We woke to frightening cracks of thunder and heavy rain pouring down on our roof – I guess we won’t be going anywhere anytime soon, we thought. After the rain subsided we headed out to properly explore Pátzcuaro, a town founded in the 1320s in Michoacán state. We’re already falling in love with the beautiful cobblestone streets winding their way lazily down towards Lake Pátzcuaro; the eclectic mish-mash of new and old – cars, buildings, signs, graffiti; the cheerful local people going about their daily business, many with Dia de Meurtos face-paint adorning their smiling faces; and most of all, the unique culture and atmosphere of this historical town.
We found a delightful café with outdoor seating where we could watch the world pass us by, and tucked into some lunch. We were presented with bread, lime, margarine, and chili salsa, as we had been before our meals in Mexico City. The salsa here in Pátzcuaro was spicier than that in Mexico City, but still super tasty. I decided I couldn’t go past ordering “Sopa Tarasca” – a traditional tomato-based soup from Pátzcuaro with dried chili, cheese, and fried tortilla strips. I tentatively asked for my soup “sin chile” (without chili) – our waiter obligingly nodded and promptly brought my soup, with chili floating unobtrusively on top. It was time for what little chili training I’d done in Australia to show its worth. I took a small sip of my soup, and was pleasantly surprised – it was a little spicy, but nowhere near too much. Near the end of my soup, having left the chili pieces well alone, I decided it was now or never – I put one of the larger pieces on my spoon, and chewed on it… No trouble at all. I got lucky this time! The soup was amazing and the tortilla pieces throughout it were a revelation – I could easily develop an addiction to it. Alex and I ordered our first coffees of our trip – my long black was awfully bitter, and his cappuccino was watery and flavourless. Nonetheless, the caffeine kept us going through our long day exploring.
After our meal, we set off towards a church we had been admiring from our table at the café. It was beautiful, and also happened to be in front of a long string of market stalls selling fruit and vegetables. Never one to resist markets and the delightful colours and scents within, we eagerly wound our way through the stalls, pausing to admire the vibrant orange marigolds that are synonymous with Dia de Muertos celebrations, and ponder the fascinating vegetables and fruits we had never seen before. Continuing our walk in no particular direction, we soon realised that Pátzcuaro had a secret intrigue we hadn’t read about on any website – their complete patchwork of doors, no two alike. Every house, no matter how small, had an impressive entrance, with doors of all colours, sizes and styles. It would take a day at least to take photos of only the most beautiful doors in Pátzcuaro, and with any luck in future we will be back to take a journey through the doors of the world, and perhaps make a blog about that alone…
After becoming blissfully lost, taking an enormous amount of photos and exchanging greetings of “buenas tardes” (good afternoon) with many locals, we turned our attention to finding our way back to our hotel for a relaxing late afternoon cerveza. On our journey back we found ourselves in the middle of a group of thirty or more young children, dressed to the nines in their Dia de Meurtos costumes, complete with face-paint, suits, and beautiful dresses. It was amazing to see the effort they and their parents had gone to, and the result was nothing short of spectacular.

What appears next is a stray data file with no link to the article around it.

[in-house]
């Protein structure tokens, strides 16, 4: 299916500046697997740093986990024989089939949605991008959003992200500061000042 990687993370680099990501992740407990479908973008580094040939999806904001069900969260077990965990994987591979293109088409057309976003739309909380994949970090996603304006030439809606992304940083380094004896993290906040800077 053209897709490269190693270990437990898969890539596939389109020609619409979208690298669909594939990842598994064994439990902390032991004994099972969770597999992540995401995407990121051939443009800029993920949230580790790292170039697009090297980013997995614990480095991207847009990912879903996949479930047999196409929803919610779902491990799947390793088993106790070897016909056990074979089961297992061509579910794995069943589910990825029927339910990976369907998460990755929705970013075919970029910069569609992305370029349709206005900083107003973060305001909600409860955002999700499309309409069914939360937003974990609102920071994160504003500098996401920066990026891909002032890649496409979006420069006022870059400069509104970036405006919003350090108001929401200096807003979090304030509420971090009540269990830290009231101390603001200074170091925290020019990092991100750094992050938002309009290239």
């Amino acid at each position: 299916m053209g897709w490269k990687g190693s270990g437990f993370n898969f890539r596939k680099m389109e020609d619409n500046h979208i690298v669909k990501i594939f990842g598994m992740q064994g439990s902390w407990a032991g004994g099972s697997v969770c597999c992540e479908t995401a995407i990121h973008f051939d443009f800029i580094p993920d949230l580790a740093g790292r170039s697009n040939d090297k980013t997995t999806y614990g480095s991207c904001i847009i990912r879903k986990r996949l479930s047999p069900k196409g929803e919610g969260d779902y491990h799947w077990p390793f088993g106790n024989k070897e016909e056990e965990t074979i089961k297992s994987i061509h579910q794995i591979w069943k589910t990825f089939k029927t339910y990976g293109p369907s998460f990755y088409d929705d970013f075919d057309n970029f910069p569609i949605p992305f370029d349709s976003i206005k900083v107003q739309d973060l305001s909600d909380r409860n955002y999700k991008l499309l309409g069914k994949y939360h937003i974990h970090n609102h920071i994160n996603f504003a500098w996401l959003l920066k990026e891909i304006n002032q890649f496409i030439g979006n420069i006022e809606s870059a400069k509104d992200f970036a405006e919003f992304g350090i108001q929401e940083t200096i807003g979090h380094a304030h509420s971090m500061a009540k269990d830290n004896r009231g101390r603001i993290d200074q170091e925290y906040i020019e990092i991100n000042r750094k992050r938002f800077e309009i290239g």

Finding ourselves back at the church we had started at, but not quite ready to head straight home yet, we followed our noses to a nearby bakery, full of freshly baked goods tantalising our tastebuds. We carefully chose two out of the many options – a chocolate loaf, and a sugar-coated fruity pastry. We could have stayed all day admiring (and slowly working our way through) the shelves full of doughnuts, traditional Pan de Muertos, croissants, and endless other baked goods, but we moved on to a bottle shop instead to choose our cervezas for the day. Having never had a Corona in Australia, Alex decided that it was only fair to give it a go in its home country of Mexico, so we picked two up. The salesman explained to me that if we didn’t bring in our empty bottles, we had to pay an extra 5 pesos to have the bottled beer as opposed to the cans. We’ll know for next time!
On our way home, we walked past new markets we hadn’t come across before, and discovered the sugar skulls that we had long anticipated. Stall after stall sold chocolate skeletons, sugar skulls, lollipops shaped like skulls or spiders, and many other kinds of festive confectionery.
After our afternoon beers in our hotel room, we realised it was already almost 9pm, and we’d better find some dinner before it was too late. Our stomachs led us towards the food stalls we’d been to the night before, but before we made it there, beautiful music reached our ears, and we diverted to listen to a five-piece band playing in the middle of one of Pátzcuaro’s most famous squares, Plaza Vasco de Quiroga. It was surreal, standing in the middle of a park in a small, ancient Mexican town, listening to excellent musicians play with extraordinary passion, and realising – we did it, we’re here, we’re living our dreams!
We found our way to the food vendors after the band had finished, and tucked into some amazing traditional Mexican enchiladas, which were packed full of flavour and super filling. Alex’s was served with chicken, while the woman cooking was kind enough to make me a vegetarian version with beautifully spiced carrots and potatoes alongside corn tortillas, topped with queso (cheese) and shredded cabbage – yum!
Hoping for some churros for dessert, we were disappointed to find the shop had closed for the night – there’s always tomorrow!